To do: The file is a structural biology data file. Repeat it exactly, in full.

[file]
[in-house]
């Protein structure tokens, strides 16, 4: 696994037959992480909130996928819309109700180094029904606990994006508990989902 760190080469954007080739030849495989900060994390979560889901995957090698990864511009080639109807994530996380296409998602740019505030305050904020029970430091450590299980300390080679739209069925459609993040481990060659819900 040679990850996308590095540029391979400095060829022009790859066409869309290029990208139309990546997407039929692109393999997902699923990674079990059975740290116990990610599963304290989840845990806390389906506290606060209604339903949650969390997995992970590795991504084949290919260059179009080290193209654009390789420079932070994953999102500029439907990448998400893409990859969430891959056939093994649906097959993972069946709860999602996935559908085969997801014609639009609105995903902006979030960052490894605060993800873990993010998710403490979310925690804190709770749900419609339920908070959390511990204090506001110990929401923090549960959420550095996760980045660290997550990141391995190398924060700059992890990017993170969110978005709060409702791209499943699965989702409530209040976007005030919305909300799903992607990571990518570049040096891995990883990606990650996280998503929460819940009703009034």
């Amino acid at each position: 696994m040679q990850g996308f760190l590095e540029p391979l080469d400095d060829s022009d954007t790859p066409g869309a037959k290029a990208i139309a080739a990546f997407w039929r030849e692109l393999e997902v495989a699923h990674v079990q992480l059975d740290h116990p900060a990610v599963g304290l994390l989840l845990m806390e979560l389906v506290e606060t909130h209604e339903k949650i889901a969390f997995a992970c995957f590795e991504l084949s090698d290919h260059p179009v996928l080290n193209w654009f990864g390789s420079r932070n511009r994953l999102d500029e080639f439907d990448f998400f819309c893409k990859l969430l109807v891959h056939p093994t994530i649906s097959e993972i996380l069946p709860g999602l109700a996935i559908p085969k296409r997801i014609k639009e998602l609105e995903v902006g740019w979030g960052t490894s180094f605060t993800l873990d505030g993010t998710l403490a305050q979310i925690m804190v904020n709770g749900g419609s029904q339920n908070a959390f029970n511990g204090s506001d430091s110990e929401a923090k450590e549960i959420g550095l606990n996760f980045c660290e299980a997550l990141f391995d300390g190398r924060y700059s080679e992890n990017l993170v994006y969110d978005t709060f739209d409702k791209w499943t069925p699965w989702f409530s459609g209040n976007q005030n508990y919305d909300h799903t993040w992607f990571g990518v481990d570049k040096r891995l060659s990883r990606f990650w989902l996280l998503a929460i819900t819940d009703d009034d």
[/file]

[in-house]
């Protein structure tokens, strides 16, 4: 696994037959992480909130996928819309109700180094029904606990994006508990989902 760190080469954007080739030849495989900060994390979560889901995957090698990864511009080639109807994530996380296409998602740019505030305050904020029970430091450590299980300390080679739209069925459609993040481990060659819900 040679990850996308590095540029391979400095060829022009790859066409869309290029990208139309990546997407039929692109393999997902699923990674079990059975740290116990990610599963304290989840845990806390389906506290606060209604339903949650969390997995992970590795991504084949290919260059179009080290193209654009390789420079932070994953999102500029439907990448998400893409990859969430891959056939093994649906097959993972069946709860999602996935559908085969997801014609639009609105995903902006979030960052490894605060993800873990993010998710403490979310925690804190709770749900419609339920908070959390511990204090506001110990929401923090549960959420550095996760980045660290997550990141391995190398924060700059992890990017993170969110978005709060409702791209499943699965989702409530209040976007005030919305909300799903992607990571990518570049040096891995990883990606990650996280998503929460819940009703009034």
């Amino acid at each position: 696994m040679q990850g996308f760190l590095e540029p391979l080469d400095d060829s022009d954007t790859p066409g869309a037959k290029a990208i139309a080739a990546f997407w039929r030849e692109l393999e997902v495989a699923h990674v079990q992480l059975d740290h116990p900060a990610v599963g304290l994390l989840l845990m806390e979560l389906v506290e606060t909130h209604e339903k949650i889901a969390f997995a992970c995957f590795e991504l084949s090698d290919h260059p179009v996928l080290n193209w654009f990864g390789s420079r932070n511009r994953l999102d500029e080639f439907d990448f998400f819309c893409k990859l969430l109807v891959h056939p093994t994530i649906s097959e993972i996380l069946p709860g999602l109700a996935i559908p085969k296409r997801i014609k639009e998602l609105e995903v902006g740019w979030g960052t490894s180094f605060t993800l873990d505030g993010t998710l403490a305050q979310i925690m804190v904020n709770g749900g419609s029904q339920n908070a959390f029970n511990g204090s506001d430091s110990e929401a923090k450590e549960i959420g550095l606990n996760f980045c660290e299980a997550l990141f391995d300390g190398r924060y700059s080679e992890n990017l993170v994006y969110d978005t709060f739209d409702k791209w499943t069925p699965w989702f409530s459609g209040n976007q005030n508990y919305d909300h799903t993040w992607f990571g990518v481990d570049k040096r891995l060659s990883r990606f990650w989902l996280l998503a929460i819900t819940d009703d009034d």